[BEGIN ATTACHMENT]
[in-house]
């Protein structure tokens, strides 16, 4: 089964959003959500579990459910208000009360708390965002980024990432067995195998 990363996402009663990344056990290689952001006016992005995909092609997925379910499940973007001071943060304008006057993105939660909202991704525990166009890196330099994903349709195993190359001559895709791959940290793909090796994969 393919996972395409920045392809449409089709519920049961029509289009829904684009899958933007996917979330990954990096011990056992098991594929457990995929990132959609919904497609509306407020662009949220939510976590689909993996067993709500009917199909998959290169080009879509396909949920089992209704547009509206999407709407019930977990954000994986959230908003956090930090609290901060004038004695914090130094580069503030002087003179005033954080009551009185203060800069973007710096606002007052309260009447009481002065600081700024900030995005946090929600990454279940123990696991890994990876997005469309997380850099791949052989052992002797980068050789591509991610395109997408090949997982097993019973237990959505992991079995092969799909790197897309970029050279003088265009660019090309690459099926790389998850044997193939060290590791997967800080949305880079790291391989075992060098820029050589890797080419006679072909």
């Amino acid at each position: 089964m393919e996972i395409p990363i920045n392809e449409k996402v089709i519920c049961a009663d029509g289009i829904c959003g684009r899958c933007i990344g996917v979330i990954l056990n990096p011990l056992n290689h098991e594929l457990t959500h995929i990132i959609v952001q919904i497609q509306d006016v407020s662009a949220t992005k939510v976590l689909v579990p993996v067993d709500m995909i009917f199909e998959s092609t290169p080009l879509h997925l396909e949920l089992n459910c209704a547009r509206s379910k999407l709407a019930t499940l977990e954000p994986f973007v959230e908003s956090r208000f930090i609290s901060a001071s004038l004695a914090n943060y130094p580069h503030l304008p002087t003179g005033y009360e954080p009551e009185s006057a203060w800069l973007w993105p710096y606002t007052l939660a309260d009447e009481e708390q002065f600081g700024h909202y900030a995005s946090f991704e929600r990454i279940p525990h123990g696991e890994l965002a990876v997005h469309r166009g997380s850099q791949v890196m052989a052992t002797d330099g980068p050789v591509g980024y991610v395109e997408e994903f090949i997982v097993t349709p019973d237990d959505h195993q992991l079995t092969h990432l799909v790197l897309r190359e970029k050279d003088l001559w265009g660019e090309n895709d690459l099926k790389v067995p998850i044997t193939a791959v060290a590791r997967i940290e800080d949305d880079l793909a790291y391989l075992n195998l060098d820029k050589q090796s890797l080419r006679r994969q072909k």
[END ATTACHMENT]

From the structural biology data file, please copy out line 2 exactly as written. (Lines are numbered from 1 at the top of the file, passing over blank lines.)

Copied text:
């Protein structure tokens, strides 16, 4: 089964959003959500579990459910208000009360708390965002980024990432067995195998 990363996402009663990344056990290689952001006016992005995909092609997925379910499940973007001071943060304008006057993105939660909202991704525990166009890196330099994903349709195993190359001559895709791959940290793909090796994969 393919996972395409920045392809449409089709519920049961029509289009829904684009899958933007996917979330990954990096011990056992098991594929457990995929990132959609919904497609509306407020662009949220939510976590689909993996067993709500009917199909998959290169080009879509396909949920089992209704547009509206999407709407019930977990954000994986959230908003956090930090609290901060004038004695914090130094580069503030002087003179005033954080009551009185203060800069973007710096606002007052309260009447009481002065600081700024900030995005946090929600990454279940123990696991890994990876997005469309997380850099791949052989052992002797980068050789591509991610395109997408090949997982097993019973237990959505992991079995092969799909790197897309970029050279003088265009660019090309690459099926790389998850044997193939060290590791997967800080949305880079790291391989075992060098820029050589890797080419006679072909």